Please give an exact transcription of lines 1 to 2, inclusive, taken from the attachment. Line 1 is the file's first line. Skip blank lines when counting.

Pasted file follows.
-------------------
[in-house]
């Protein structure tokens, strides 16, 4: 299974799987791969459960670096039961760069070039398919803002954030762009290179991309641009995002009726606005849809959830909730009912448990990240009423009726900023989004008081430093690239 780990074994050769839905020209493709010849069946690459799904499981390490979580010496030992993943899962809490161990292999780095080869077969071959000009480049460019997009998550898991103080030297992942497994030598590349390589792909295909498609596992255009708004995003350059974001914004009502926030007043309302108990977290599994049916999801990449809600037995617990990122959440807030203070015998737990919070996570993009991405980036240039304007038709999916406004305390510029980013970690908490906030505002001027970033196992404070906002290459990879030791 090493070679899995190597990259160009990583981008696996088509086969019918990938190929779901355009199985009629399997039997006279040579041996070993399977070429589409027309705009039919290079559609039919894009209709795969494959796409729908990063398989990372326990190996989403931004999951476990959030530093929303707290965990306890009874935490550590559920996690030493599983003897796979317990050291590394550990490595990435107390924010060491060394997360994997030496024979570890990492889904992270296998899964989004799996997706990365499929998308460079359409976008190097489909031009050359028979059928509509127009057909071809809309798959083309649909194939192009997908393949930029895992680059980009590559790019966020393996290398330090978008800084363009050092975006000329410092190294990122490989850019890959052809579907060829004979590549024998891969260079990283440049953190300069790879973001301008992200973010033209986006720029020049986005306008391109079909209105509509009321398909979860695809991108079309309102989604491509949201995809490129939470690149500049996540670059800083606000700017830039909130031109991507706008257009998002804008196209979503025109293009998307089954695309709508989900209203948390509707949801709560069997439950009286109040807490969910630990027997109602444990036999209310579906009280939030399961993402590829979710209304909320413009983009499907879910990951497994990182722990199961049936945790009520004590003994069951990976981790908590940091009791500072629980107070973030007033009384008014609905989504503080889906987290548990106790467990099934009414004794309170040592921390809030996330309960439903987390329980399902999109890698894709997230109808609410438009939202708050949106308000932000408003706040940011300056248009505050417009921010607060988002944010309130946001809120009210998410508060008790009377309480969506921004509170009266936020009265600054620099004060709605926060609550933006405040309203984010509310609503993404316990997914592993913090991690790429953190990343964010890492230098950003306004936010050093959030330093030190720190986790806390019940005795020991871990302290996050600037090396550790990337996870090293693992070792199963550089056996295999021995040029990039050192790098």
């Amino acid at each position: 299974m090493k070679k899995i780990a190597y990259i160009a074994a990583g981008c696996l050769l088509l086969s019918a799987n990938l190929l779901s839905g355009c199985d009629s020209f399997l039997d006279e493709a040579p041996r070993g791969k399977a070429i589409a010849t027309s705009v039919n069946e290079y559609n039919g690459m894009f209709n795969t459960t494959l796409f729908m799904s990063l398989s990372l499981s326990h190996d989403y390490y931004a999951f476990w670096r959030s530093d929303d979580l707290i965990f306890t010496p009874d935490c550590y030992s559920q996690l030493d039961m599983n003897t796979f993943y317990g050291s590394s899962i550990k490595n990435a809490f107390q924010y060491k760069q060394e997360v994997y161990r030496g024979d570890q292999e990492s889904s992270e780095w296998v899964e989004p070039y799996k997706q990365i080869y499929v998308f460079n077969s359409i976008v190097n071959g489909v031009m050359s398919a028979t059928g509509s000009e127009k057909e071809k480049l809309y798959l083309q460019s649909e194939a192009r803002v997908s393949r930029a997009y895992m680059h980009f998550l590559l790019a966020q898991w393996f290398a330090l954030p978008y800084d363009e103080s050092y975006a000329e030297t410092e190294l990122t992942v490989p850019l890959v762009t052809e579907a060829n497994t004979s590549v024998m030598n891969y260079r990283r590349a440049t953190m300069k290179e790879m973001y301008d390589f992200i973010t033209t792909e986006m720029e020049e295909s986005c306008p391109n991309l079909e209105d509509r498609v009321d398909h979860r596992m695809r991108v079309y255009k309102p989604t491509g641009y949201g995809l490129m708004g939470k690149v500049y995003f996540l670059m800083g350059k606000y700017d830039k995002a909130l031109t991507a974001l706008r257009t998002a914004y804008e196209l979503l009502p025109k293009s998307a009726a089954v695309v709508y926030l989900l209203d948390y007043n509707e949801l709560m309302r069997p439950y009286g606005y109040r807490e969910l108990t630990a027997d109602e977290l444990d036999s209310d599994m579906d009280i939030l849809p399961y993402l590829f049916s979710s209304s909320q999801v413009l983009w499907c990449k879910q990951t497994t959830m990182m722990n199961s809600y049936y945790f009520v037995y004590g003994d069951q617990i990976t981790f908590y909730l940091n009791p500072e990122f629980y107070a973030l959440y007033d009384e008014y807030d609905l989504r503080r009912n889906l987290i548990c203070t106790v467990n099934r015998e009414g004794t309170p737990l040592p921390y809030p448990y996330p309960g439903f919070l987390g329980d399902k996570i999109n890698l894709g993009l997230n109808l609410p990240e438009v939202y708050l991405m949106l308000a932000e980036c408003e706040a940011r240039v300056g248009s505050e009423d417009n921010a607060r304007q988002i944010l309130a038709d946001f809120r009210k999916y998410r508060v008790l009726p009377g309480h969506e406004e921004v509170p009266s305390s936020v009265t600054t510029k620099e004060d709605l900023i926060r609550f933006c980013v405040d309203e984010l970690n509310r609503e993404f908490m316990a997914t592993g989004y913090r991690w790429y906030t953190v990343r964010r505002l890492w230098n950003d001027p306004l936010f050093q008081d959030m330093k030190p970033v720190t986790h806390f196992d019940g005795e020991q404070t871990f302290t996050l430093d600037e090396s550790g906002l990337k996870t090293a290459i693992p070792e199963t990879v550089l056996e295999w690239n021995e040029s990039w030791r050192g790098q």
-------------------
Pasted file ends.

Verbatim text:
[in-house]
């Protein structure tokens, strides 16, 4: 299974799987791969459960670096039961760069070039398919803002954030762009290179991309641009995002009726606005849809959830909730009912448990990240009423009726900023989004008081430093690239 780990074994050769839905020209493709010849069946690459799904499981390490979580010496030992993943899962809490161990292999780095080869077969071959000009480049460019997009998550898991103080030297992942497994030598590349390589792909295909498609596992255009708004995003350059974001914004009502926030007043309302108990977290599994049916999801990449809600037995617990990122959440807030203070015998737990919070996570993009991405980036240039304007038709999916406004305390510029980013970690908490906030505002001027970033196992404070906002290459990879030791 090493070679899995190597990259160009990583981008696996088509086969019918990938190929779901355009199985009629399997039997006279040579041996070993399977070429589409027309705009039919290079559609039919894009209709795969494959796409729908990063398989990372326990190996989403931004999951476990959030530093929303707290965990306890009874935490550590559920996690030493599983003897796979317990050291590394550990490595990435107390924010060491060394997360994997030496024979570890990492889904992270296998899964989004799996997706990365499929998308460079359409976008190097489909031009050359028979059928509509127009057909071809809309798959083309649909194939192009997908393949930029895992680059980009590559790019966020393996290398330090978008800084363009050092975006000329410092190294990122490989850019890959052809579907060829004979590549024998891969260079990283440049953190300069790879973001301008992200973010033209986006720029020049986005306008391109079909209105509509009321398909979860695809991108079309309102989604491509949201995809490129939470690149500049996540670059800083606000700017830039909130031109991507706008257009998002804008196209979503025109293009998307089954695309709508989900209203948390509707949801709560069997439950009286109040807490969910630990027997109602444990036999209310579906009280939030399961993402590829979710209304909320413009983009499907879910990951497994990182722990199961049936945790009520004590003994069951990976981790908590940091009791500072629980107070973030007033009384008014609905989504503080889906987290548990106790467990099934009414004794309170040592921390809030996330309960439903987390329980399902999109890698894709997230109808609410438009939202708050949106308000932000408003706040940011300056248009505050417009921010607060988002944010309130946001809120009210998410508060008790009377309480969506921004509170009266936020009265600054620099004060709605926060609550933006405040309203984010509310609503993404316990997914592993913090991690790429953190990343964010890492230098950003306004936010050093959030330093030190720190986790806390019940005795020991871990302290996050600037090396550790990337996870090293693992070792199963550089056996295999021995040029990039050192790098």